And fundamentally, as far as I am concerned, we now find ourselves in a good position, in that we know what the ends are, because the integrated review published in March ’18 explains that for us. We know what the means are, as I have just been describing, but importantly we also know what the ways are. If you are going to win the argument for more resources in Defence, fundamentally it needs to be underpinned by the conceptual component of fighting power, hence the importance of this little book, the “Integrated Operating Concept”. It essentially explains that we are now, in terms of the threat, up against opponents who regard the geostrategic context as a context that is a continuous struggle in which all the instruments of statecraft, whether that is diplomacy or nuclear weapons, can be used, unconstrained by any distinction between peace and war.

That means that we have to have a much more competitive outlook in terms of how the Armed Forces are used and in terms of how defence places itself in the world in which we now find ourselves. That means that we must become readier and more resilient—resilience is a big lesson, as I am sure that we have all learned from what took place during covid—but it also requires us to think about, for example, how we would mobilise a reserve and how we would obtain 35,000 individuals from the operational reserve to give us the resilience that we need for war fighting. It requires us to think. Richard will remember from the cold war what it was like to bomb burst out of barracks to find a survival area.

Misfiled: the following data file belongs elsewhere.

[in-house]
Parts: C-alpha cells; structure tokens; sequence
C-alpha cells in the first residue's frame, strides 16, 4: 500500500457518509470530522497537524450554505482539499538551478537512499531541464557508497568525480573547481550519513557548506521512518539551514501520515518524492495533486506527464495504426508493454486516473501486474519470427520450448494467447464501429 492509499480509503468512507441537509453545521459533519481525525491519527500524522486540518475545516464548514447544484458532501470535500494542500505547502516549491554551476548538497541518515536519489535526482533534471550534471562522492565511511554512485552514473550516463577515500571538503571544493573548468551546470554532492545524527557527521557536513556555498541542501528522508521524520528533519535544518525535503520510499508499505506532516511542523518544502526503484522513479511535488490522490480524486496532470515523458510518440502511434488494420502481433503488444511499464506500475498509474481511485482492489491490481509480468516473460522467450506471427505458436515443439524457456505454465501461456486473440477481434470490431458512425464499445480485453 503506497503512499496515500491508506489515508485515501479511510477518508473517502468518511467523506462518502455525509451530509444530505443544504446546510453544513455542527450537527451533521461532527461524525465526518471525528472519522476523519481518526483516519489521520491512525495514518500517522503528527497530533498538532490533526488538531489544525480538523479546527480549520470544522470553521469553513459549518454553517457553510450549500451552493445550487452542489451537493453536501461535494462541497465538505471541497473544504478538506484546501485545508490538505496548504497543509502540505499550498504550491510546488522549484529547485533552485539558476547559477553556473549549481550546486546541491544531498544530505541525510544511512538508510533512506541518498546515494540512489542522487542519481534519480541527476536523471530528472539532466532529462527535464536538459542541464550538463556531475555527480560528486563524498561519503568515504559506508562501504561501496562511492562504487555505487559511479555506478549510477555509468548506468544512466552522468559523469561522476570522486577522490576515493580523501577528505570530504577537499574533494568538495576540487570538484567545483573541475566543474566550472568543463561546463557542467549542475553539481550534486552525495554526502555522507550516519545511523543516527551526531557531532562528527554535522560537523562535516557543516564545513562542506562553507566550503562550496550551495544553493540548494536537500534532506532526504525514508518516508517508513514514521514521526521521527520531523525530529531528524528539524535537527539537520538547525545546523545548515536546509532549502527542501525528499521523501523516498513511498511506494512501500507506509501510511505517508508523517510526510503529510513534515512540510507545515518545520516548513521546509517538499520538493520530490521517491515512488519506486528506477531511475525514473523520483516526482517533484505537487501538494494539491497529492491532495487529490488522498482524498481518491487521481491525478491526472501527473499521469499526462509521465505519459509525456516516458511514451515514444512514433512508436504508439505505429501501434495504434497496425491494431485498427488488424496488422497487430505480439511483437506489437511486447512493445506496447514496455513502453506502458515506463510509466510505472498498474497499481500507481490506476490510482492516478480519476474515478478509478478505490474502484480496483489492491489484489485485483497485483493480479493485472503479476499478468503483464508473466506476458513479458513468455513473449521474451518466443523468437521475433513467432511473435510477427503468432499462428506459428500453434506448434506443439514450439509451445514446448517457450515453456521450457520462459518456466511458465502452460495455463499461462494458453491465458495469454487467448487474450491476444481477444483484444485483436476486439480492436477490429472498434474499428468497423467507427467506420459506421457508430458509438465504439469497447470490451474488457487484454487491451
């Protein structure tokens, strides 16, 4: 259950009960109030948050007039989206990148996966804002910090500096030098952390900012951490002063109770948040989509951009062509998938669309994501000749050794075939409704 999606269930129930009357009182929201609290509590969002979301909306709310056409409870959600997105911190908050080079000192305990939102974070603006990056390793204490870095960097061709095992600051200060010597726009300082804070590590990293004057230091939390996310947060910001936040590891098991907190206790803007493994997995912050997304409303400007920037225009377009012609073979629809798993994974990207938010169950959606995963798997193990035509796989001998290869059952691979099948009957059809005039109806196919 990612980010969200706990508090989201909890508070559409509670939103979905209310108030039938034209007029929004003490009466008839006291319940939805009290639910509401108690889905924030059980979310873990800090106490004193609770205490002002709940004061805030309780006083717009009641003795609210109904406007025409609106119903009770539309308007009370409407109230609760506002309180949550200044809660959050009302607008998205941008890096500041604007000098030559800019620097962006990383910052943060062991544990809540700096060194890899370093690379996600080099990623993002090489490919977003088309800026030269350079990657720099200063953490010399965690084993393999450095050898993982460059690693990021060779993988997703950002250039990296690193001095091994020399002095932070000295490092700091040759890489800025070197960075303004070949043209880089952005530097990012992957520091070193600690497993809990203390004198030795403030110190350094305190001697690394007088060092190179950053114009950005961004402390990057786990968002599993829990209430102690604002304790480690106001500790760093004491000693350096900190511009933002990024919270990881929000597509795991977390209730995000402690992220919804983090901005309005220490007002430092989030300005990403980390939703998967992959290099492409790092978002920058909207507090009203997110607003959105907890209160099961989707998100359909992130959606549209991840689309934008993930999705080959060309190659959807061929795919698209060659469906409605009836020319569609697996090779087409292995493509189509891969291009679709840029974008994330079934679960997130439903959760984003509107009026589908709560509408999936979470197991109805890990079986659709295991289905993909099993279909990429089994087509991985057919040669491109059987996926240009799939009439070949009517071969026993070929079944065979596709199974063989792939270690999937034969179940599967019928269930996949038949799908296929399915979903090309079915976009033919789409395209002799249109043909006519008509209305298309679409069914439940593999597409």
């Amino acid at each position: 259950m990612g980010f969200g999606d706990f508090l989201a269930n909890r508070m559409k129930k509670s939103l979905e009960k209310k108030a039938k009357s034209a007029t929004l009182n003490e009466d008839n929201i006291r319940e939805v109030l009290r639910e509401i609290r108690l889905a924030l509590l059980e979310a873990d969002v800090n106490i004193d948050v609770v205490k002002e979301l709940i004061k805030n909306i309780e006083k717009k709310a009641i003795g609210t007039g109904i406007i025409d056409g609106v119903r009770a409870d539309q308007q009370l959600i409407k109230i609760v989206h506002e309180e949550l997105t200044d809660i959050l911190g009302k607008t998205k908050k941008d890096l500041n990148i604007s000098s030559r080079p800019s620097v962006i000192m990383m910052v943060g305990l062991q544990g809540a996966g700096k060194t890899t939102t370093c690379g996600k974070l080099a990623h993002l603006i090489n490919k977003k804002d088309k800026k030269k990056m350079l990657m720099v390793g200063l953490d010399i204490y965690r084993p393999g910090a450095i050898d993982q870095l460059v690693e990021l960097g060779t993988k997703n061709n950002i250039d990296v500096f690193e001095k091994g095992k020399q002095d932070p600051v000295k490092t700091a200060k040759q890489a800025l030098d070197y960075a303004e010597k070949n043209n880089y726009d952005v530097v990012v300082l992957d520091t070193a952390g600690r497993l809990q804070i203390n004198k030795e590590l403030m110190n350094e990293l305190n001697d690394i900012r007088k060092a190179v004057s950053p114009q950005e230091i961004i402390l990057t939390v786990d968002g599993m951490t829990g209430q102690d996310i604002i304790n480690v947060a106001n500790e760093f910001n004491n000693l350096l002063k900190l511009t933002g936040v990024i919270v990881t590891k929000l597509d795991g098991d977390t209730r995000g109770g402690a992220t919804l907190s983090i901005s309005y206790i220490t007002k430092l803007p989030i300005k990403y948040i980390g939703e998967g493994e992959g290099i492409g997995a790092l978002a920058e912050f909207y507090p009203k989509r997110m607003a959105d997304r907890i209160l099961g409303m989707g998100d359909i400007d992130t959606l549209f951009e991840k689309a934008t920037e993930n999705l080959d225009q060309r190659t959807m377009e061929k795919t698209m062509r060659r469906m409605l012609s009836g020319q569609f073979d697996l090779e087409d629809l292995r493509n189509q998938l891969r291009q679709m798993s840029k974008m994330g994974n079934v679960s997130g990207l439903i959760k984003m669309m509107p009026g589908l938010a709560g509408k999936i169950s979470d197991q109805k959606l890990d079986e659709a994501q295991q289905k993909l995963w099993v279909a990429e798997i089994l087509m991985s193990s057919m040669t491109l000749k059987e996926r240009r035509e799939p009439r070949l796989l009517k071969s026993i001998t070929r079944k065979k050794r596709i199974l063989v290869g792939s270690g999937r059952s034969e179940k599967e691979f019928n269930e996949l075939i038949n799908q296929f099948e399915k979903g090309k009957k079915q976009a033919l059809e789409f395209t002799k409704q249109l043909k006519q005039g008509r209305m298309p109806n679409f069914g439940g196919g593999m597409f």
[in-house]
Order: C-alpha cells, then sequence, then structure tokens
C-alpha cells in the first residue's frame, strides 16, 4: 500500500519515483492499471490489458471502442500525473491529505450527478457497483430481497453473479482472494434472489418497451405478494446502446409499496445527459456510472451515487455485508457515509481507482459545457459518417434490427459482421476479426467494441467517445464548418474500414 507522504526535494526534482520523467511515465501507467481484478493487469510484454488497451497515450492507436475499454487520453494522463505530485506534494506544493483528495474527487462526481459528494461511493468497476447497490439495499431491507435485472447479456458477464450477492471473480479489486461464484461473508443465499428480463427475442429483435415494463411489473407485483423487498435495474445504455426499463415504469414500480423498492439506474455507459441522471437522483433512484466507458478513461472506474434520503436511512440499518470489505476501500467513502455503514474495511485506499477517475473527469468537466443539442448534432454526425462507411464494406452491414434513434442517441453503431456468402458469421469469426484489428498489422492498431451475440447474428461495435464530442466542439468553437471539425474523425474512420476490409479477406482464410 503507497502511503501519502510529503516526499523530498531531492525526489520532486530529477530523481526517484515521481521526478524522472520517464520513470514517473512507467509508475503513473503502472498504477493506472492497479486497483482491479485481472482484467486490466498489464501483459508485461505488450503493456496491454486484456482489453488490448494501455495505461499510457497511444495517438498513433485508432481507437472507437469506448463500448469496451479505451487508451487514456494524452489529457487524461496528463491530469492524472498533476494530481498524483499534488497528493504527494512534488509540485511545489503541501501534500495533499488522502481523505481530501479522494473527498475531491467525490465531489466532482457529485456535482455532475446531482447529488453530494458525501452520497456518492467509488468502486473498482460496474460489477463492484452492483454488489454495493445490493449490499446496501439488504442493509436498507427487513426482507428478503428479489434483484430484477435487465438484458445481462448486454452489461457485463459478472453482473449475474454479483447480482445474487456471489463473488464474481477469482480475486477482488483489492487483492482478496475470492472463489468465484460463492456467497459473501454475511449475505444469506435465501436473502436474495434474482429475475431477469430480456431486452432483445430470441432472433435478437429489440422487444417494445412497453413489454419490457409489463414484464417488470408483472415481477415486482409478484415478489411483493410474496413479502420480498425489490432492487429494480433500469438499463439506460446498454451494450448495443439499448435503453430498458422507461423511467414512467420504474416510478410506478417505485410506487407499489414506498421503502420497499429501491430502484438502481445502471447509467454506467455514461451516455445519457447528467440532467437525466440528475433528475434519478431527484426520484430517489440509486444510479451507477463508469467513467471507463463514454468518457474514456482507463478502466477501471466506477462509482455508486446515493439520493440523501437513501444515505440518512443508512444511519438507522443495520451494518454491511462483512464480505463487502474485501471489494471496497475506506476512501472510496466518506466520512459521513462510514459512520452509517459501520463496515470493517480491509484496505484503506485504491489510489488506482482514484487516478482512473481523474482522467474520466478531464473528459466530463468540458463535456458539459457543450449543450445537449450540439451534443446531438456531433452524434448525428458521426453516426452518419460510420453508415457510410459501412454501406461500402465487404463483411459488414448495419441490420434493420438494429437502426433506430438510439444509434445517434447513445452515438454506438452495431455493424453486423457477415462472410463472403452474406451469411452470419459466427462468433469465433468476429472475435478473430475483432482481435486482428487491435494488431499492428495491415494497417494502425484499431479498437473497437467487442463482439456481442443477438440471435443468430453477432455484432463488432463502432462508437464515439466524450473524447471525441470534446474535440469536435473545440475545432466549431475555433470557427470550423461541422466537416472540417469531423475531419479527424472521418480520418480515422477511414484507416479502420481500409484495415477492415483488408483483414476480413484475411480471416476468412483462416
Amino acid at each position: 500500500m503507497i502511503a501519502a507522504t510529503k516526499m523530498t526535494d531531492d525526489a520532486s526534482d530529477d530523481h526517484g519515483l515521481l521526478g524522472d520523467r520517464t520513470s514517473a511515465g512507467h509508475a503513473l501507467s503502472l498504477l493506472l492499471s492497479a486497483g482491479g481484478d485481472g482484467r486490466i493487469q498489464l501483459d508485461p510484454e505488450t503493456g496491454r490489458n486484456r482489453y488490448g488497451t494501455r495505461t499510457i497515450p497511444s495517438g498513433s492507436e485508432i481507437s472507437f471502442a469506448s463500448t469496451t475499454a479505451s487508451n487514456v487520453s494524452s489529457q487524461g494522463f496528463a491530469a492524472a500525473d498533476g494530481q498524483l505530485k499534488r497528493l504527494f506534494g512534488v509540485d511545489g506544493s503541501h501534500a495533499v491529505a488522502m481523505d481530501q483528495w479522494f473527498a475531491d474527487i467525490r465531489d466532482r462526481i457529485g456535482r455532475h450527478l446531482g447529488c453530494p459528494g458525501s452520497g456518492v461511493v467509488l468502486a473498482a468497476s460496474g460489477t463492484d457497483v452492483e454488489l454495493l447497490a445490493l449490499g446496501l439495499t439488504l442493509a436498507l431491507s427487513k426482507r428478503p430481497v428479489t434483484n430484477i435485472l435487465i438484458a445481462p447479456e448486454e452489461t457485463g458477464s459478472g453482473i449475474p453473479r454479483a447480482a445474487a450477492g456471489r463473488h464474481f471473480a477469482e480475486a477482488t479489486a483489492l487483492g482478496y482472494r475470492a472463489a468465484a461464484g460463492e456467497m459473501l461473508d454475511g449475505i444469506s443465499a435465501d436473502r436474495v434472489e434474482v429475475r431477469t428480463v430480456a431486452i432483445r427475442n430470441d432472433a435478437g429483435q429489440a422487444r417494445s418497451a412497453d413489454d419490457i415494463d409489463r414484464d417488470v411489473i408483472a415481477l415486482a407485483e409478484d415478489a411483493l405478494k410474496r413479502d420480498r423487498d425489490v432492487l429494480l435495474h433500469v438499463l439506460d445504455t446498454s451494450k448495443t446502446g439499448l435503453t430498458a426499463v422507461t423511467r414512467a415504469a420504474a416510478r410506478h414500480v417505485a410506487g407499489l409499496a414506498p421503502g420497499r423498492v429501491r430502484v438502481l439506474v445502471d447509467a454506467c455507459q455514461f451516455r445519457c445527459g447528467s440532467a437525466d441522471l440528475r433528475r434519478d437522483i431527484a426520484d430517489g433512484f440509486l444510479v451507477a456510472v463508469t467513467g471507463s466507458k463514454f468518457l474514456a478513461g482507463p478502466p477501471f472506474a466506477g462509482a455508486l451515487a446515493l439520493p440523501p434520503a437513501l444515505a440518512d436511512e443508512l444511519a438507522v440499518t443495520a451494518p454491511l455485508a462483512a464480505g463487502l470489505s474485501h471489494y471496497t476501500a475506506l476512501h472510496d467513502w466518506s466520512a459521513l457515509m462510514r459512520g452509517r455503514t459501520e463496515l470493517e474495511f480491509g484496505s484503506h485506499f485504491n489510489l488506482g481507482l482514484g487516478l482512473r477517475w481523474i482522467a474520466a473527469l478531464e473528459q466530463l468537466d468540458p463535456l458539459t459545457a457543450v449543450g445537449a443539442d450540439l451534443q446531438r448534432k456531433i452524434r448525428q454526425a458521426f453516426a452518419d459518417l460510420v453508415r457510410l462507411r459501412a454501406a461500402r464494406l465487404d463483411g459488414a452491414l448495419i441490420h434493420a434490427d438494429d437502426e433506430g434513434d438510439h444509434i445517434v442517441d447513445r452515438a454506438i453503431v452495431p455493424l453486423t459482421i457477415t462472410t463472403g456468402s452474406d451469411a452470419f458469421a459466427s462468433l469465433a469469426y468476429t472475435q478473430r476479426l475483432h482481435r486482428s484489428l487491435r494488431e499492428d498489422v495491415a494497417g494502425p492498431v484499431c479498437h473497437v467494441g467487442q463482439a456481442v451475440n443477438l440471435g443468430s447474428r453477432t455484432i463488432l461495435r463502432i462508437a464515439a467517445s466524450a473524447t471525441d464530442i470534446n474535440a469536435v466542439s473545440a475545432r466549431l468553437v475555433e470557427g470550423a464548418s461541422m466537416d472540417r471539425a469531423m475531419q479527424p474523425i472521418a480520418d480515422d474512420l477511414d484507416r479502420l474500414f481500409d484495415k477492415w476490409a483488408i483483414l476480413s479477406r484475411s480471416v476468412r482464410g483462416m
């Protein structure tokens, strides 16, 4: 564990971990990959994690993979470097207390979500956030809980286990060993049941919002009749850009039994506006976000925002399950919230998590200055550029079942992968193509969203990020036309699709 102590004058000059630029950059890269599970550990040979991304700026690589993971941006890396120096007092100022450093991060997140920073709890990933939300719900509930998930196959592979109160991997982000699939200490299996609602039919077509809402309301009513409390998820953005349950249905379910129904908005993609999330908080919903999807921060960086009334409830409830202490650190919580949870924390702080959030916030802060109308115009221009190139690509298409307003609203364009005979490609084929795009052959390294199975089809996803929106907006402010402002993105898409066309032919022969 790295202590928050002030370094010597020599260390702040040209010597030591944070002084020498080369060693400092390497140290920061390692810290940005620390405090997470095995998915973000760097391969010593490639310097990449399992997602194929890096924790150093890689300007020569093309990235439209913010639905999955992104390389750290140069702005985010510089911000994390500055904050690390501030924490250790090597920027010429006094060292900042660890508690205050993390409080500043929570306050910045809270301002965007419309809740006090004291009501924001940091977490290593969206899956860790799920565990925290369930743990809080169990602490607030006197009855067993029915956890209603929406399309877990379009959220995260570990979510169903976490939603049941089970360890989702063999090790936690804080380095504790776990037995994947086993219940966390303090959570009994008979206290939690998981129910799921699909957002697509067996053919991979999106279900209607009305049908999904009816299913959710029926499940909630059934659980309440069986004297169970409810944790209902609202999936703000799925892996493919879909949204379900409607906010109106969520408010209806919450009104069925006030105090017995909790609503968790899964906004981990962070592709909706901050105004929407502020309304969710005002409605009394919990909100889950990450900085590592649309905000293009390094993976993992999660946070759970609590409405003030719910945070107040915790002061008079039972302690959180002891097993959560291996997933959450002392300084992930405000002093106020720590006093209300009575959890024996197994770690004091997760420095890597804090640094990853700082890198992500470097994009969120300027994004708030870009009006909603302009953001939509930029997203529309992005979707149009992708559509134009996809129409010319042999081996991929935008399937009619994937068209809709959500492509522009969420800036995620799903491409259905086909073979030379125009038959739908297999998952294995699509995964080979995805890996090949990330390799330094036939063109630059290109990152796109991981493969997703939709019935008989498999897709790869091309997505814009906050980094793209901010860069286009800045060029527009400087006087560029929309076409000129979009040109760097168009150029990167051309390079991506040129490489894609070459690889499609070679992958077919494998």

Richard Drax: That is if we got to the gate without breaking down, General.

General Sir Nick Carter: That was also true.

We also have to understand that your air force may not have the luxury of being able to fight from defended air bases. These are all things that we need to relearn given the nature of the threat.

Importantly, it is also about modernising. That is where we had to be bold during the course of the integrated review. We coined the paradigm, “Sunset and sunrise” and what we have unashamedly had to do is to take some risk against capabilities that were in the programme to take them out of service in order to create the headroom to be able to invest for the future—capabilities such as C-130, the Puma helicopter, Warrior, and the Type 23. You will know them well. These are things that are not in the sunrise vision for defence and therefore it was logical to take some of this stuff out of service to create that headroom. We need to recognise that, in modernising the Armed Forces, the battlefield of the 2030s will be a very different battlefield. There are some weak signals from what we have seen over the past couple of years in Azerbaijan, for example, but it will be about a combination between hiding and finding. It will be about trying to get your forces to be much better connected in order to be able to maximise their effect. We will get on to this when you want to talk about multi-domain integration, but that requires a different approach both in terms of technology and people, but also doctrine and process.